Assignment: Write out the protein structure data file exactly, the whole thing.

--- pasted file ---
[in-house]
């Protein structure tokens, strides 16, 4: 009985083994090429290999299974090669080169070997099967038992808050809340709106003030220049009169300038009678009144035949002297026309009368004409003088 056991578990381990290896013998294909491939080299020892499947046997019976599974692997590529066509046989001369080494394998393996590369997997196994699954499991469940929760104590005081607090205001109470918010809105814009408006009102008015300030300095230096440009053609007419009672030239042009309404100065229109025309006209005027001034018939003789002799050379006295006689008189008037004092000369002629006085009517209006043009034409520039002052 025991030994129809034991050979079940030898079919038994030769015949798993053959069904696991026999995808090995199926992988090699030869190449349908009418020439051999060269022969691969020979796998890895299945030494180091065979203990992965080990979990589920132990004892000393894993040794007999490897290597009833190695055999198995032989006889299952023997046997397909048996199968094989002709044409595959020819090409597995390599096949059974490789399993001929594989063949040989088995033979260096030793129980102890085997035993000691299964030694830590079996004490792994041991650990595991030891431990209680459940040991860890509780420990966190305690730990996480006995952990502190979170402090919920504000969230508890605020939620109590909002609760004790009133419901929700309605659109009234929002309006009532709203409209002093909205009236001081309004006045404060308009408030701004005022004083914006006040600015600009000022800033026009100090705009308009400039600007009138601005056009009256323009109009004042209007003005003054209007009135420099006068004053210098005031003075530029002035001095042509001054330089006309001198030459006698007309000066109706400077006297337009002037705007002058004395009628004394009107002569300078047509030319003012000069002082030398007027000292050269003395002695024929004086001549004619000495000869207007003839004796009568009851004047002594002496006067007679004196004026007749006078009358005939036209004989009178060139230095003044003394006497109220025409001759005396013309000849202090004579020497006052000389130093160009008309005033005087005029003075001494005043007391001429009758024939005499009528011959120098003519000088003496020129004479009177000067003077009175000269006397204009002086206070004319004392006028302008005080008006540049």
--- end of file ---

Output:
[in-house]
């Protein structure tokens, strides 16, 4: 009985083994090429290999299974090669080169070997099967038992808050809340709106003030220049009169300038009678009144035949002297026309009368004409003088 056991578990381990290896013998294909491939080299020892499947046997019976599974692997590529066509046989001369080494394998393996590369997997196994699954499991469940929760104590005081607090205001109470918010809105814009408006009102008015300030300095230096440009053609007419009672030239042009309404100065229109025309006209005027001034018939003789002799050379006295006689008189008037004092000369002629006085009517209006043009034409520039002052 025991030994129809034991050979079940030898079919038994030769015949798993053959069904696991026999995808090995199926992988090699030869190449349908009418020439051999060269022969691969020979796998890895299945030494180091065979203990992965080990979990589920132990004892000393894993040794007999490897290597009833190695055999198995032989006889299952023997046997397909048996199968094989002709044409595959020819090409597995390599096949059974490789399993001929594989063949040989088995033979260096030793129980102890085997035993000691299964030694830590079996004490792994041991650990595991030891431990209680459940040991860890509780420990966190305690730990996480006995952990502190979170402090919920504000969230508890605020939620109590909002609760004790009133419901929700309605659109009234929002309006009532709203409209002093909205009236001081309004006045404060308009408030701004005022004083914006006040600015600009000022800033026009100090705009308009400039600007009138601005056009009256323009109009004042209007003005003054209007009135420099006068004053210098005031003075530029002035001095042509001054330089006309001198030459006698007309000066109706400077006297337009002037705007002058004395009628004394009107002569300078047509030319003012000069002082030398007027000292050269003395002695024929004086001549004619000495000869207007003839004796009568009851004047002594002496006067007679004196004026007749006078009358005939036209004989009178060139230095003044003394006497109220025409001759005396013309000849202090004579020497006052000389130093160009008309005033005087005029003075001494005043007391001429009758024939005499009528011959120098003519000088003496020129004479009177000067003077009175000269006397204009002086206070004319004392006028302008005080008006540049």